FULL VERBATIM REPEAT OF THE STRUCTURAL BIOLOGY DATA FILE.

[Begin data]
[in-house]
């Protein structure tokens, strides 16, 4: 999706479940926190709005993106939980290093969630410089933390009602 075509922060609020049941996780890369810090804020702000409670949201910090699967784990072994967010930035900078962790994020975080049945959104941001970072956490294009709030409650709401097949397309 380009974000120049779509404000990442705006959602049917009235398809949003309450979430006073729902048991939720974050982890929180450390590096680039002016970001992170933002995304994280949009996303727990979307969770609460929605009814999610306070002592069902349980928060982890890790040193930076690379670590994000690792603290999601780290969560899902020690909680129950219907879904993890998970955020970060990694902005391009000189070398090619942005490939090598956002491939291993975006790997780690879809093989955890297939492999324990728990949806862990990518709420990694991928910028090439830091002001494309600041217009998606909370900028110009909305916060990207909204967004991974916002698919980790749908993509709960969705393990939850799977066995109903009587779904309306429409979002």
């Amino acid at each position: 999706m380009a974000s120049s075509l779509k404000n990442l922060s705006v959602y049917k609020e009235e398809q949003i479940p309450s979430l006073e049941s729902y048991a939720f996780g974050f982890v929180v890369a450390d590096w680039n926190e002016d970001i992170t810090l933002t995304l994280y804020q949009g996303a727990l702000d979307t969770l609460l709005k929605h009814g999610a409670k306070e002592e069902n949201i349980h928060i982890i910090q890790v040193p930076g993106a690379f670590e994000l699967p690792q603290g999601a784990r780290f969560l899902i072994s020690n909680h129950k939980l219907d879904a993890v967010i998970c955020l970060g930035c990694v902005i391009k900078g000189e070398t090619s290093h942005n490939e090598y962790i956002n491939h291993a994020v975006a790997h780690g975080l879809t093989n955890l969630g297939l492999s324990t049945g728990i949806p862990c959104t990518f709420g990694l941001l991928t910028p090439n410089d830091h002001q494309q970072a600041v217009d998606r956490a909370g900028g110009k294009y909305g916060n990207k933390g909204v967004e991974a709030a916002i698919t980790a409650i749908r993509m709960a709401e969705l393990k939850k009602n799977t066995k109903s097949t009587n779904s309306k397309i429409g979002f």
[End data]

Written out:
[in-house]
């Protein structure tokens, strides 16, 4: 999706479940926190709005993106939980290093969630410089933390009602 075509922060609020049941996780890369810090804020702000409670949201910090699967784990072994967010930035900078962790994020975080049945959104941001970072956490294009709030409650709401097949397309 380009974000120049779509404000990442705006959602049917009235398809949003309450979430006073729902048991939720974050982890929180450390590096680039002016970001992170933002995304994280949009996303727990979307969770609460929605009814999610306070002592069902349980928060982890890790040193930076690379670590994000690792603290999601780290969560899902020690909680129950219907879904993890998970955020970060990694902005391009000189070398090619942005490939090598956002491939291993975006790997780690879809093989955890297939492999324990728990949806862990990518709420990694991928910028090439830091002001494309600041217009998606909370900028110009909305916060990207909204967004991974916002698919980790749908993509709960969705393990939850799977066995109903009587779904309306429409979002």
């Amino acid at each position: 999706m380009a974000s120049s075509l779509k404000n990442l922060s705006v959602y049917k609020e009235e398809q949003i479940p309450s979430l006073e049941s729902y048991a939720f996780g974050f982890v929180v890369a450390d590096w680039n926190e002016d970001i992170t810090l933002t995304l994280y804020q949009g996303a727990l702000d979307t969770l609460l709005k929605h009814g999610a409670k306070e002592e069902n949201i349980h928060i982890i910090q890790v040193p930076g993106a690379f670590e994000l699967p690792q603290g999601a784990r780290f969560l899902i072994s020690n909680h129950k939980l219907d879904a993890v967010i998970c955020l970060g930035c990694v902005i391009k900078g000189e070398t090619s290093h942005n490939e090598y962790i956002n491939h291993a994020v975006a790997h780690g975080l879809t093989n955890l969630g297939l492999s324990t049945g728990i949806p862990c959104t990518f709420g990694l941001l991928t910028p090439n410089d830091h002001q494309q970072a600041v217009d998606r956490a909370g900028g110009k294009y909305g916060n990207k933390g909204v967004e991974a709030a916002i698919t980790a409650i749908r993509m709960a709401e969705l393990k939850k009602n799977t066995k109903s097949t009587n779904s309306k397309i429409g979002f």